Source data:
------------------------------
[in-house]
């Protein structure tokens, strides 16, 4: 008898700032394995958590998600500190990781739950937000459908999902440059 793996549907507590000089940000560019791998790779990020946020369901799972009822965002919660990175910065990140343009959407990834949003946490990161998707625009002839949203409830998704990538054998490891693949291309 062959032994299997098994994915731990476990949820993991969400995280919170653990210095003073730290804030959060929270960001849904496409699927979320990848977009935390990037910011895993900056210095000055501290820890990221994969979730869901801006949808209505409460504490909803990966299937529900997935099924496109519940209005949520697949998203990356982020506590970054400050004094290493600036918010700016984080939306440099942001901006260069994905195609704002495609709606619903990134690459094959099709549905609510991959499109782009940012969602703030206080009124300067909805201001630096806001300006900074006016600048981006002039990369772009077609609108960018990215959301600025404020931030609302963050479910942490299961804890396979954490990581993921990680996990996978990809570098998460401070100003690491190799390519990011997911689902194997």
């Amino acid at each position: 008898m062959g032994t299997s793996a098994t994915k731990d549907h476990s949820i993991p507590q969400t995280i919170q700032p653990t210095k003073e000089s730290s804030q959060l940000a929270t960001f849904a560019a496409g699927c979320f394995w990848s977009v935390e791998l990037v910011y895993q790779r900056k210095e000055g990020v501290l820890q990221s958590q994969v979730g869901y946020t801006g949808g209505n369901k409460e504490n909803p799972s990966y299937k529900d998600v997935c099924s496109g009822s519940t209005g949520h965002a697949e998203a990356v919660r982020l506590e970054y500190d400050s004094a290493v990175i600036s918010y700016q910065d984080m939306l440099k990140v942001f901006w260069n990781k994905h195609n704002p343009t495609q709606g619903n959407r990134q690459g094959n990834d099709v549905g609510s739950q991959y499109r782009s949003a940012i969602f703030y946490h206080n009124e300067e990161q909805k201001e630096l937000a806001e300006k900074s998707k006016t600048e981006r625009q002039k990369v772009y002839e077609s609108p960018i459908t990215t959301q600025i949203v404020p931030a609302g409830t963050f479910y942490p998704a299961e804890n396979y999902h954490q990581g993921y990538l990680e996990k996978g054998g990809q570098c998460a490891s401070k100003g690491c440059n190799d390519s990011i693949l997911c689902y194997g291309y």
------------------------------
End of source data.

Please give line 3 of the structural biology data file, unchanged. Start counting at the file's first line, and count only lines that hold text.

């Amino acid at each position: 008898m062959g032994t299997s793996a098994t994915k731990d549907h476990s949820i993991p507590q969400t995280i919170q700032p653990t210095k003073e000089s730290s804030q959060l940000a929270t960001f849904a560019a496409g699927c979320f394995w990848s977009v935390e791998l990037v910011y895993q790779r900056k210095e000055g990020v501290l820890q990221s958590q994969v979730g869901y946020t801006g949808g209505n369901k409460e504490n909803p799972s990966y299937k529900d998600v997935c099924s496109g009822s519940t209005g949520h965002a697949e998203a990356v919660r982020l506590e970054y500190d400050s004094a290493v990175i600036s918010y700016q910065d984080m939306l440099k990140v942001f901006w260069n990781k994905h195609n704002p343009t495609q709606g619903n959407r990134q690459g094959n990834d099709v549905g609510s739950q991959y499109r782009s949003a940012i969602f703030y946490h206080n009124e300067e990161q909805k201001e630096l937000a806001e300006k900074s998707k006016t600048e981006r625009q002039k990369v772009y002839e077609s609108p960018i459908t990215t959301q600025i949203v404020p931030a609302g409830t963050f479910y942490p998704a299961e804890n396979y999902h954490q990581g993921y990538l990680e996990k996978g054998g990809q570098c998460a490891s401070k100003g690491c440059n190799d390519s990011i693949l997911c689902y194997g291309y």